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Library For All: An interactive, educational Library for the developing world.

Imagine learning to read and write in a language that you do not yet know how to speak? This is the situation for millions of students around the world who are not being taught to read and write in their mother-tongue language because locally relevant content is hard to find or too expensive. At Library For All, we envision a world without such barriers to knowledge. We have built a digital platform that works in low-bandwidth environments, making a vast library of culturally relevant and linguistically appropriate content available on any device accessible to children and parents in developing countries.

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Overview of Our Idea
While many organizations are interested in the concept of educational games or other "edutainment" content, we are interested in providing a broader model for interactivity outside of the classroom. Games, reading assessments, adaptive teaching materials, and even parent-guided interactivity will help teachers and parents provide an engaging educational experience for primary school students. All of these technologies exist in the developed world, but are inaccessible to children living in poverty in developing countries due to challenges at each step of the delivery system: expensive hardware, lack of bandwidth, and inability to purchase software. In addition, the content is often in the wrong language, and not adapted to the local culture.

Our organization’s goal is to improve literacy across the developing world. Yet it's not enough to provide more reading resources; we need to know what is working and what isn’t. This requires assessing student progress without interrupting the learning process. We are interested in creating short assessments that test children as they read. In addition, having resources in local languages that engage the student in the form of games, interactive stories, choose-your-own-adventure, etc. would keep children interested in reading long after school.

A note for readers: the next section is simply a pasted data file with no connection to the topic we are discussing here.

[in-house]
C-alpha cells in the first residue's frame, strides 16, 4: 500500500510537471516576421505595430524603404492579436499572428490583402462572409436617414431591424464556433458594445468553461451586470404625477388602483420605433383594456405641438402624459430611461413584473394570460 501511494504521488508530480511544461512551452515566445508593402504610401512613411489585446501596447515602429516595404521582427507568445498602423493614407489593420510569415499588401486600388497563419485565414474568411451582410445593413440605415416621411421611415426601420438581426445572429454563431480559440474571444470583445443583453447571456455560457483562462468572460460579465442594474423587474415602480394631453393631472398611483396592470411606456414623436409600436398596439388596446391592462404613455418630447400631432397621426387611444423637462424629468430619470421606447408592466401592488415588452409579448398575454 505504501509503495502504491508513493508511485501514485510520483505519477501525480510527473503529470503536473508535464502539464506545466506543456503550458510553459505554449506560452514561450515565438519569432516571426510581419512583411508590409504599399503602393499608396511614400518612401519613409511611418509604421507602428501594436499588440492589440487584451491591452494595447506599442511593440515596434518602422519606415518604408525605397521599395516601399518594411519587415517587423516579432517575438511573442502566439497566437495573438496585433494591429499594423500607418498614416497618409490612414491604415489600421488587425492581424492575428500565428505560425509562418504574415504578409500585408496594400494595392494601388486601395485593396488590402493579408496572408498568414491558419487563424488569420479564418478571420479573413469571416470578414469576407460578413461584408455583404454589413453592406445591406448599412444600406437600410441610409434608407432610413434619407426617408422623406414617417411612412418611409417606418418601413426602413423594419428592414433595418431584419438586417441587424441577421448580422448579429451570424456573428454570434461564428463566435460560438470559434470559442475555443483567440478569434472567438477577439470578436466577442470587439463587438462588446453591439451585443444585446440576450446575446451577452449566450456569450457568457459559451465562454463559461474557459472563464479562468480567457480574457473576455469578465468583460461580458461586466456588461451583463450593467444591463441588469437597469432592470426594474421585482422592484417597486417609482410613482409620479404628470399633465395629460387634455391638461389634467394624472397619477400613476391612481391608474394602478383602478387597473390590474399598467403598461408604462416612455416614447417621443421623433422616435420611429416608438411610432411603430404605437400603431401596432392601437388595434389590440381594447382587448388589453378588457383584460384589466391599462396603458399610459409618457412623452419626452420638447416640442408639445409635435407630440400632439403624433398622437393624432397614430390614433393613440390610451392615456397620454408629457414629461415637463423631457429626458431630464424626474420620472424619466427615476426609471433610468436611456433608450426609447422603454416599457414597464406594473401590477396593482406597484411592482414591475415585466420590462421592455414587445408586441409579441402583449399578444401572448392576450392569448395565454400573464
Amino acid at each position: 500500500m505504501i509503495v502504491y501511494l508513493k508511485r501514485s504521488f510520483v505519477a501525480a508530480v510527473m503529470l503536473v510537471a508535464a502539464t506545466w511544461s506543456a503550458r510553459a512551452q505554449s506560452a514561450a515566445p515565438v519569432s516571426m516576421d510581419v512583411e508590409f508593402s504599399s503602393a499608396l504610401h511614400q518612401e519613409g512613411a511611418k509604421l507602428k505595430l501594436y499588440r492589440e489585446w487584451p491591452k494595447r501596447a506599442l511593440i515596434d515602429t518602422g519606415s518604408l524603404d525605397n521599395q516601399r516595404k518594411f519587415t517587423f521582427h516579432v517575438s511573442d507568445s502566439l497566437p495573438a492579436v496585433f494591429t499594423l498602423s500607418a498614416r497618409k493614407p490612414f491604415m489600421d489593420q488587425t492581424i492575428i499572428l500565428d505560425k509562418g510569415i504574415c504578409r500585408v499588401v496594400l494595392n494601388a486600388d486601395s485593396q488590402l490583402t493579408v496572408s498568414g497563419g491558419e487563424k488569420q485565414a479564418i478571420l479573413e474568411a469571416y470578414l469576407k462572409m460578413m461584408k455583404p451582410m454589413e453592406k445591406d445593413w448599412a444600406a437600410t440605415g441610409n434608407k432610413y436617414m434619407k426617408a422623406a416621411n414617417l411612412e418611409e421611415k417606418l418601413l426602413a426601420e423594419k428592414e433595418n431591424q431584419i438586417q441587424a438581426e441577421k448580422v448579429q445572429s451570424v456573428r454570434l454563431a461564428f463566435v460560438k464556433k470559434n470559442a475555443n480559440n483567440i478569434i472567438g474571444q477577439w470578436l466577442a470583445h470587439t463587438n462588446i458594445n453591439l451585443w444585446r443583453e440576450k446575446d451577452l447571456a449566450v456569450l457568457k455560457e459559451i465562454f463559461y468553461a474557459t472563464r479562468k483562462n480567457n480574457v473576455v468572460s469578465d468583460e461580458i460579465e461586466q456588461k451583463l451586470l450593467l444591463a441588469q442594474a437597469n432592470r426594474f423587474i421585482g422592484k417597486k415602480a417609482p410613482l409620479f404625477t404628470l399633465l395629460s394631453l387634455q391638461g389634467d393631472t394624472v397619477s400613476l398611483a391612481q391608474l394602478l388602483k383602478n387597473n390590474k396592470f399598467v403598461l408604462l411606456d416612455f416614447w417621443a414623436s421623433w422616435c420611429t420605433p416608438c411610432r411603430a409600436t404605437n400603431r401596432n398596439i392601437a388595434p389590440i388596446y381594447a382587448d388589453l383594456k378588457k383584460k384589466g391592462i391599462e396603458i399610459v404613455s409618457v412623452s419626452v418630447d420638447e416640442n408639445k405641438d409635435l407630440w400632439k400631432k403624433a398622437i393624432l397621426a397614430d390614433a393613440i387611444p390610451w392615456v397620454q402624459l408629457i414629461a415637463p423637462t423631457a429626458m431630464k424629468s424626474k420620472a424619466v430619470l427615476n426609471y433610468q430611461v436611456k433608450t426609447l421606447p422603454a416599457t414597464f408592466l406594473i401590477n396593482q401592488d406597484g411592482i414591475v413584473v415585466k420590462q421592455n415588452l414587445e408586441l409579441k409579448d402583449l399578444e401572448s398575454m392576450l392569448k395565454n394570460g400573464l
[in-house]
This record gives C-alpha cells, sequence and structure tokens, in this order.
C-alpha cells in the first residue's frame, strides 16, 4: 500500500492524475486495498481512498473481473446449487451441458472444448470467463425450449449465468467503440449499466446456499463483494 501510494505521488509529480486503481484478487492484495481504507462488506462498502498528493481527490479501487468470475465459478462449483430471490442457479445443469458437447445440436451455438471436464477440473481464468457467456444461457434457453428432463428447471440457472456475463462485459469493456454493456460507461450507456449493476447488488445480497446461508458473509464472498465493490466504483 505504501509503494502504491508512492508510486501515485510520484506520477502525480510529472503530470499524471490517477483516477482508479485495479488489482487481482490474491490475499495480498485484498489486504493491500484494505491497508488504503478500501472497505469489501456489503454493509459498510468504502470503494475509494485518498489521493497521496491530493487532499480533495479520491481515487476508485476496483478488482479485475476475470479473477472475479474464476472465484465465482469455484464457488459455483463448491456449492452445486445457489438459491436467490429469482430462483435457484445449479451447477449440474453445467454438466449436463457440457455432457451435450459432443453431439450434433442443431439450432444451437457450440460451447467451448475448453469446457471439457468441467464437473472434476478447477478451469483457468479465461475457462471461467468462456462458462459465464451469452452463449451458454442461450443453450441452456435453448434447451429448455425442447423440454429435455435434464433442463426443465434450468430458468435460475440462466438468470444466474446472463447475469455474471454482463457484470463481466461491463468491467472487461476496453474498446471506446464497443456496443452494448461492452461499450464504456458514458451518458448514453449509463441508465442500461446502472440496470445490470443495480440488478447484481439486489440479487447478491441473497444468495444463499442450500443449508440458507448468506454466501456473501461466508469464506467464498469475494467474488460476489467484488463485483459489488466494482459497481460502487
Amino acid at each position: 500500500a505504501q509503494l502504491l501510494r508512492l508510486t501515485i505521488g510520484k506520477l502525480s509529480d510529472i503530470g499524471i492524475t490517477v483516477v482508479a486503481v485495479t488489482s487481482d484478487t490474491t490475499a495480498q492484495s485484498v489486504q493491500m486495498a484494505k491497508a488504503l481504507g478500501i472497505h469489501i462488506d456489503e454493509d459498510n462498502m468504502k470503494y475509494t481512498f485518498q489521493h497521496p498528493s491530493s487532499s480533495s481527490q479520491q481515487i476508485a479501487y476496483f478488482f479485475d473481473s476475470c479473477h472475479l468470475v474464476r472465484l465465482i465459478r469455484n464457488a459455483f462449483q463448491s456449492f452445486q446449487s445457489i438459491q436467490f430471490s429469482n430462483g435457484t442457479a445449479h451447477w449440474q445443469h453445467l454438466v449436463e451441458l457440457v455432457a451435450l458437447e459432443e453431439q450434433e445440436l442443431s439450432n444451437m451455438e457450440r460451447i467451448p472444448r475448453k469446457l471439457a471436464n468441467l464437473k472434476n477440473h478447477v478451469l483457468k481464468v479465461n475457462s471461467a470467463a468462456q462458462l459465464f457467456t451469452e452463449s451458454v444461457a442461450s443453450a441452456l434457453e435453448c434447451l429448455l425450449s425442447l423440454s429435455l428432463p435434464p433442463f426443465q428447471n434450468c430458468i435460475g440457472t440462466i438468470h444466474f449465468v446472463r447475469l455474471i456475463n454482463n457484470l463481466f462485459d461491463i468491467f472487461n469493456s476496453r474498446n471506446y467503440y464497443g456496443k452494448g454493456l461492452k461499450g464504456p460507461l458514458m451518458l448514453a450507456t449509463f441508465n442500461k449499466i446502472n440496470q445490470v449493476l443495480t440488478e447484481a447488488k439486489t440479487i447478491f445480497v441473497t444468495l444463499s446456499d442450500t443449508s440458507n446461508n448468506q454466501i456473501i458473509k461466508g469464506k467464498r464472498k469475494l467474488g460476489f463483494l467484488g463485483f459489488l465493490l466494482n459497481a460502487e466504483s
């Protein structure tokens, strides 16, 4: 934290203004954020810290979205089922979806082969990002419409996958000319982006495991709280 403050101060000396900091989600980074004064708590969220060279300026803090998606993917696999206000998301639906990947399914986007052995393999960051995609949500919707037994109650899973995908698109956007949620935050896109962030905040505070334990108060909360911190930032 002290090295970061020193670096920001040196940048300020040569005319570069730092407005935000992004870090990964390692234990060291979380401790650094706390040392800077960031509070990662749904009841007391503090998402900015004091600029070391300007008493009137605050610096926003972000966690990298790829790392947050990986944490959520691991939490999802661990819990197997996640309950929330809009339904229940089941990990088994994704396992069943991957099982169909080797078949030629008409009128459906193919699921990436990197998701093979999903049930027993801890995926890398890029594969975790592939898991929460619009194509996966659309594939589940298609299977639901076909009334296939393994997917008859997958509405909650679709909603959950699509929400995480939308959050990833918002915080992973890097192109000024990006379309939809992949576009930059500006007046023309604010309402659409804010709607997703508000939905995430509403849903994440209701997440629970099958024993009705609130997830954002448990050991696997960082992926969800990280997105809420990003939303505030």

All of this could be made possible by leveraging the incredible open source tools for web app development. Web apps do not require an internet connection anymore - they can be self-contained packages, designed to run on anything with a web browser. 

At the moment, our platform only supports a one-way interaction, delivering books from author to child. However, we know that interactive media can play a large role in improving literacy. We propose adding two key innovations to our platform that are proven to increase language learning: built-in reading assessments that test comprehension as students read, and an interactive educational game platform. By adapting current educational games and other interactive tools to local languages in developing countries (beginning in Haiti), we aim to increase engagement in reading and writing for primary school students across the devleoping world. There are already many tools for creating digital interactive educational resources, but there is a need to adapt them for building offline experiences on low-cost devices. Through the use of web technologies that are available offline, we can adapt these tools to work on a variety of platforms including low-cost tablets, mobile phones and PCs.

Current Situation
Currently, only approximately 50% of Haitians are literate, due in large part to the fact that they are forced to learn to read and write in French, rather than their native language, Haitian Creole. In recent years, thanks in large part to international efforts, many schools and teachers have realized the advantages to teaching in Haitian Creole, but lack the resources to do so. The resources are either hard to find, too expensive, or simply don’t exist.

Our Goal
We aim to gather all quality early-learning resources in Haitian Creole into our Library, translate and create resources that are lacking, and make this Library available to schools across Haiti. Through our distribution network of NGOs, government agencies and partner schools, we aim to reach hundreds of thousands of students across Haiti. By leveraging existing mobile infrastructure and targeting low cost devices we will also make our app available to underserved individuals and communities. Our goal is to reach 5 million children in the next 5 years, giving a new generation of children the opportunity to learn, dream and aspire to lift themselves out of poverty.

The built-in reading assessment feature of our platform will have the advantage of not only monitoring usage, but also reporting individual students’ progress to teachers, and reporting progress in aggregate form back to our organization through the Library platform. In this way, and through working closely with a pilot school, we can measure improvement in reading comprehension in real time, providing unprecedented insight into how young students learn in the developing world. We aim to use this information to continue improving our platform and content, as well as share our insight with partners and the development community to strengthen support of the entire school system.